The Natural Kalendar

Mr. Robert Garner’s “The Natural Kalendar” gives a Natural Calendar for North Staffordshire, based on observations made over many years from 1838 to 1864, and for the birds “much longer”. This is from the North Staffordshire Naturalists’ Field Club and Archaeological Society, Annual Report, 1881.

Natural Kalendar. Latitude 53, altitude 370.

Flowers expand, Week

1. Christmas Rose.
2. Winter Aconite.
3. Catkins of the Hazel; the Alder later.
4. White Potentilla.

The bat sometimes on the wing; the robin and the wren, Sic, sing. Amongst insects the tiputae are out.

1. Red dead Nettle.
2. Mezereon.
3. Coltsfoot.
4. Cornus mascula.

Helophorus out (13). The hedge sparrow sings.

1. Pilewort.
2. Wood Anemone.
3. Wild Snowdrop.
4. Wild Daffodil.

Frogs croak and rooks now busy. The Yellow-hammer sings.

1. Dog’s Violet.
2. Stitchwort.
3. Butter-burr.
4. Wild Hyacinth.

The chiff-chaff comes about the 7th; the sand martin about the 14th; the swallow arrives on an average in the 4th week, also the willow wren; the cuckoo generally in the third week, and the tree-pipit.

1. Sweet Cicely.
2. Hawthorn. (The May-bug, the Magpie-moth.)
3. Butterfly Orchis.
4. Bird Cherry.

The garden warbler, corncrake, the swift in the 2nd week.

1. Ragged Robin.
2. Bitter-sweet.
3 The Elder Flowers.
4. Potentilla anserina. (The Ghost-moth.)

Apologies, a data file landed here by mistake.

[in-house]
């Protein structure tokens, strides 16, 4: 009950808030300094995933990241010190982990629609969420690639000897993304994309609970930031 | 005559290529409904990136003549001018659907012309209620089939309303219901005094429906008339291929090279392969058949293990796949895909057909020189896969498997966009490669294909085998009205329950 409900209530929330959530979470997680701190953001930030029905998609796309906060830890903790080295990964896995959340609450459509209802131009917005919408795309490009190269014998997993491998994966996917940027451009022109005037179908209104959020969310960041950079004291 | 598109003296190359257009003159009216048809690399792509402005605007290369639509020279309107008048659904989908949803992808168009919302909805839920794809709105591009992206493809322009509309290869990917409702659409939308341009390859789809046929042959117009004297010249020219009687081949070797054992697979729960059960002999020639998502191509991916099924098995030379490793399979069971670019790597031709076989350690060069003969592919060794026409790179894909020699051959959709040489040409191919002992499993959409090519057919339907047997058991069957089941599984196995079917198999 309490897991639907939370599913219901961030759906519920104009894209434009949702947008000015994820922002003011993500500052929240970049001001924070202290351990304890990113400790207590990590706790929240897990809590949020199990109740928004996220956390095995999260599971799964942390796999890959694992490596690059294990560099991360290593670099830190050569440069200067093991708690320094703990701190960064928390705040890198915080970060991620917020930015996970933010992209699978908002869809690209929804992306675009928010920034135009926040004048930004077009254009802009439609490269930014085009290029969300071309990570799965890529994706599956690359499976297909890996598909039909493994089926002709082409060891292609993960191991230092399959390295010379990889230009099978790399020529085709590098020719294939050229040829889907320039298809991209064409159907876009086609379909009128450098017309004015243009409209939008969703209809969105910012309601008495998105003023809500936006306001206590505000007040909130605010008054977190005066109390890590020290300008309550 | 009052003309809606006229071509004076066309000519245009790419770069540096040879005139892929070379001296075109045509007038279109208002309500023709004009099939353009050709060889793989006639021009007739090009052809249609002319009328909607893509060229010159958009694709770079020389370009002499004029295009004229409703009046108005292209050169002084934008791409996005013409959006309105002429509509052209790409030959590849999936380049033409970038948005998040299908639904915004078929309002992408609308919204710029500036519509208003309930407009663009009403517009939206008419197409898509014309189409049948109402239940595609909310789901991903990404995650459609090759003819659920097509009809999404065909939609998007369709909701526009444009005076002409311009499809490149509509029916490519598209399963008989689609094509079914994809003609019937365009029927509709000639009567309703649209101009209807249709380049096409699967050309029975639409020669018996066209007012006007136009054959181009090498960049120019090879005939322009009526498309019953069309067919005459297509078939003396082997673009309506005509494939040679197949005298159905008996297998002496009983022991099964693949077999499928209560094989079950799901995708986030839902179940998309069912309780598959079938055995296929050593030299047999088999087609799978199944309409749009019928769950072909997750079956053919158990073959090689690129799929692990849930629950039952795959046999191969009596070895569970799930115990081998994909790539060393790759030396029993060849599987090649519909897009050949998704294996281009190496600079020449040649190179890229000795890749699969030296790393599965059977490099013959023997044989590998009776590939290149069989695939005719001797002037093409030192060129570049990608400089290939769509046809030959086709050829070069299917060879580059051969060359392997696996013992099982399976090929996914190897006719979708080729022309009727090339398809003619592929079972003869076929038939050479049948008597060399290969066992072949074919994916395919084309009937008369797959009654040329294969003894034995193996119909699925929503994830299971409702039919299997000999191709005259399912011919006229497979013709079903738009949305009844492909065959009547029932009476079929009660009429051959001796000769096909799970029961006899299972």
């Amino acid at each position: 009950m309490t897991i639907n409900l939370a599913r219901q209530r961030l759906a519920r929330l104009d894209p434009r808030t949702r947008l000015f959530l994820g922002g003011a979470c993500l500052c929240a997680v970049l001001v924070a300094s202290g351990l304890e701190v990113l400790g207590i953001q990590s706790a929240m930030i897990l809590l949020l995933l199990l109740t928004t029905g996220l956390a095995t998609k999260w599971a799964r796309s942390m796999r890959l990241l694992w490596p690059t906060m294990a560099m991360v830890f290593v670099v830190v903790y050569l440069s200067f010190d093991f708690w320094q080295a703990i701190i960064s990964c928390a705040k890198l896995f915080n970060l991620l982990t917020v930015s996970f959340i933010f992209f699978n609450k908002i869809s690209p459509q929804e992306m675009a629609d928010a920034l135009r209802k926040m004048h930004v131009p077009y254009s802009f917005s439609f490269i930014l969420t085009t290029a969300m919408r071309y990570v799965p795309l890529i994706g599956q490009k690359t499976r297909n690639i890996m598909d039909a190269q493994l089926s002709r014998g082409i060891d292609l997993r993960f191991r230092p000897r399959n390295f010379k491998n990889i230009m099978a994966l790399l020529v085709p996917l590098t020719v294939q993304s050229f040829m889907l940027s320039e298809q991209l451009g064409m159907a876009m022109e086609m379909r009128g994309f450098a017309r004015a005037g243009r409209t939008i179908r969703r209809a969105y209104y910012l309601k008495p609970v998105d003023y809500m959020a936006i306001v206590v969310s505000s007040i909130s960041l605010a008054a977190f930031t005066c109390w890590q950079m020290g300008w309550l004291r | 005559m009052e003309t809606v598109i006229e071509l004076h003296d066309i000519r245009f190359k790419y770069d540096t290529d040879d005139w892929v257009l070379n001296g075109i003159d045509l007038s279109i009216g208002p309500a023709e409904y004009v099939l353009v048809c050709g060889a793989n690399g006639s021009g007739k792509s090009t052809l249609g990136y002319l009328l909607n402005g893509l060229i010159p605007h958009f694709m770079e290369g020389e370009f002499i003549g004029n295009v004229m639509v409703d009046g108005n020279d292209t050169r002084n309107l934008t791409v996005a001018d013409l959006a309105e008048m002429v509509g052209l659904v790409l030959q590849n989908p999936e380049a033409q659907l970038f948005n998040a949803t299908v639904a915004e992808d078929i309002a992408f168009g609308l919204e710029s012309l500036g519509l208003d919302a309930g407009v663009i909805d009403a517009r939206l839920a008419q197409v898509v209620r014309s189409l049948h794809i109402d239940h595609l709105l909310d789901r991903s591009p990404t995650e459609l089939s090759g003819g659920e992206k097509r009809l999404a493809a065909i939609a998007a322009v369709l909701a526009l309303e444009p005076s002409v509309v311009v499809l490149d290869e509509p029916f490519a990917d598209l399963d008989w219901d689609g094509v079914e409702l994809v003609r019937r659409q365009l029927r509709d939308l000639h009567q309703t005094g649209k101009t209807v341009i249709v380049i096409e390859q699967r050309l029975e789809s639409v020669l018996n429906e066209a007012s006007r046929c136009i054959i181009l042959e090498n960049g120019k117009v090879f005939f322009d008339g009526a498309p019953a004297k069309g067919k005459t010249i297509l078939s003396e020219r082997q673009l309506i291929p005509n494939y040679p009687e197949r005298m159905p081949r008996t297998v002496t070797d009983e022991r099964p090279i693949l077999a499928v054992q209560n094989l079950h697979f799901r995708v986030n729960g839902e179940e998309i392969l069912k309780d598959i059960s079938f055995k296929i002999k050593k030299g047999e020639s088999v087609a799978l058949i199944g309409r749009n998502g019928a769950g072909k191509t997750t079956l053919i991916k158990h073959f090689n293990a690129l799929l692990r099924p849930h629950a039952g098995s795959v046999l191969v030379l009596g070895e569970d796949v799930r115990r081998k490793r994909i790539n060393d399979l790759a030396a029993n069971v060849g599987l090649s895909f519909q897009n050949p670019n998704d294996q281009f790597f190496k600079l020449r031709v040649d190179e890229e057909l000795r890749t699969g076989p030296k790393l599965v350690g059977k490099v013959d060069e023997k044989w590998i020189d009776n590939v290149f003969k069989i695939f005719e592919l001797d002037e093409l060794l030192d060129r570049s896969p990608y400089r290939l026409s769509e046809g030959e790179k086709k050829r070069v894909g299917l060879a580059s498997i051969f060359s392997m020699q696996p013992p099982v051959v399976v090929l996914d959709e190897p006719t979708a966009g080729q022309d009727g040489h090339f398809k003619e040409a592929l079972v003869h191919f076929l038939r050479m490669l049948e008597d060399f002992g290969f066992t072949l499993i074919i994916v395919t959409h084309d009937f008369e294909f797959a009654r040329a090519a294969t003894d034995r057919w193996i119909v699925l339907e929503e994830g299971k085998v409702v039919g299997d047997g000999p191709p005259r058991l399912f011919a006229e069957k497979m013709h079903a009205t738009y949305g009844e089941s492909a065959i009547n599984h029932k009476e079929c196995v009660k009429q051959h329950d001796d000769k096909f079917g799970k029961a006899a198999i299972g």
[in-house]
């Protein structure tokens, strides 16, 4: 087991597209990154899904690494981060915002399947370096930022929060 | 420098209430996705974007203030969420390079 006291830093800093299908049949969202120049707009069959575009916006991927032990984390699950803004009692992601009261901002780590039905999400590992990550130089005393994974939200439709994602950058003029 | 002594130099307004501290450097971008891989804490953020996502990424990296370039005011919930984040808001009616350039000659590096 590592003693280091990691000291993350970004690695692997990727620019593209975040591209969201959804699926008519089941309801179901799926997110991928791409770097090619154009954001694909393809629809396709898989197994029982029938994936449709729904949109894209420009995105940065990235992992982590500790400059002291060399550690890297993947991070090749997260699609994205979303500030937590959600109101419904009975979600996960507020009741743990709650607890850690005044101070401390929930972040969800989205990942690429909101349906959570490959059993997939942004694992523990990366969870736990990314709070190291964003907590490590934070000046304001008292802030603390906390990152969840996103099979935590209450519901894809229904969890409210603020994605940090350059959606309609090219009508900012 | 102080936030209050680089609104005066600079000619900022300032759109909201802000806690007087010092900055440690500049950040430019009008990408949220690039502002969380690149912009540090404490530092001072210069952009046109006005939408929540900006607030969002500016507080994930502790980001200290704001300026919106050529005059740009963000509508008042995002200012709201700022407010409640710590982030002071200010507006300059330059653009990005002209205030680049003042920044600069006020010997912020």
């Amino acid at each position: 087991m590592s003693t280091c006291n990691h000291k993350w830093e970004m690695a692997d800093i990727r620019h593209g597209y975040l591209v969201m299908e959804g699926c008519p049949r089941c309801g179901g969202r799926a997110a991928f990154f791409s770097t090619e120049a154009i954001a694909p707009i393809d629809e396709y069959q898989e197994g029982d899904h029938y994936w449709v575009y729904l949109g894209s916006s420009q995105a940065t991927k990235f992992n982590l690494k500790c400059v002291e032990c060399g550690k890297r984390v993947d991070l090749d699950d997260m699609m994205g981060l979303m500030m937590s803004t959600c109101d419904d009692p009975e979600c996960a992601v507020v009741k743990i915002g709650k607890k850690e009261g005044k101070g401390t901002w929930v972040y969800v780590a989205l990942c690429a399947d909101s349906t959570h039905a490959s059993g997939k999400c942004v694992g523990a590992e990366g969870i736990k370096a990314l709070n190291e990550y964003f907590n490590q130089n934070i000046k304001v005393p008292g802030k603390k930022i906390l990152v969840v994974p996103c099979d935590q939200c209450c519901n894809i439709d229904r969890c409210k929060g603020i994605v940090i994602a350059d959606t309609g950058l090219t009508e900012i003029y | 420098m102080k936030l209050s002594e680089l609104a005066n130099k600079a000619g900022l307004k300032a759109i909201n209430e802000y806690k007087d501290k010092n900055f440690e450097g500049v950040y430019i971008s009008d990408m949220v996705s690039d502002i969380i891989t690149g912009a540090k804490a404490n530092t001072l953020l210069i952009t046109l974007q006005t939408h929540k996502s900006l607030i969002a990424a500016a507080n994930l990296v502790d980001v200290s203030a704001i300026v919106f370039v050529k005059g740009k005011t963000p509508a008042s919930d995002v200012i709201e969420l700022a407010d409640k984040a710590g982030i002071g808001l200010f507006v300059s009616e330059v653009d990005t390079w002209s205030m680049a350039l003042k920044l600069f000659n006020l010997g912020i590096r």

1. Stone crop.
2. Giant Throat-wort.
3. Meadow Geranium.
4. Foxglove.

Most birds are now become mute.

1. Toad-flax.
2. Wood hawkweed.
3. Narrow-leaved ditto.
4. Green Habenaria.

The swift leaves early in the month.

1. Field Gentian.
2. Grass of Parnassus.
3. Michaelmas Daisy.

Flowers now become scarce; the redwing appears, and the wheatear also en passant.

1. Crocus Nudiflorus.

The bilberry bears a second crop, and a few late flowers are still found. Now fungi abound. The tree-foliage is now most varied in its tints. Swallows and martins are last seen about the middle of the month.


The common pansy is often still very pretty in the fields. The ivy flowers, and the mole is often at work in open weather.


The Christmas rose often flowers about the middle of the month, also a few other floral remnants as periwinkle, ivy-leaved toadflax, but generally speaking we may say:

“No mark of vegetable life is seen,
No bird to bird repeats his tuneful call,
Save the dark leaves of some rude evergreen,
Save the lone redbreast on the moss-grown wall.”


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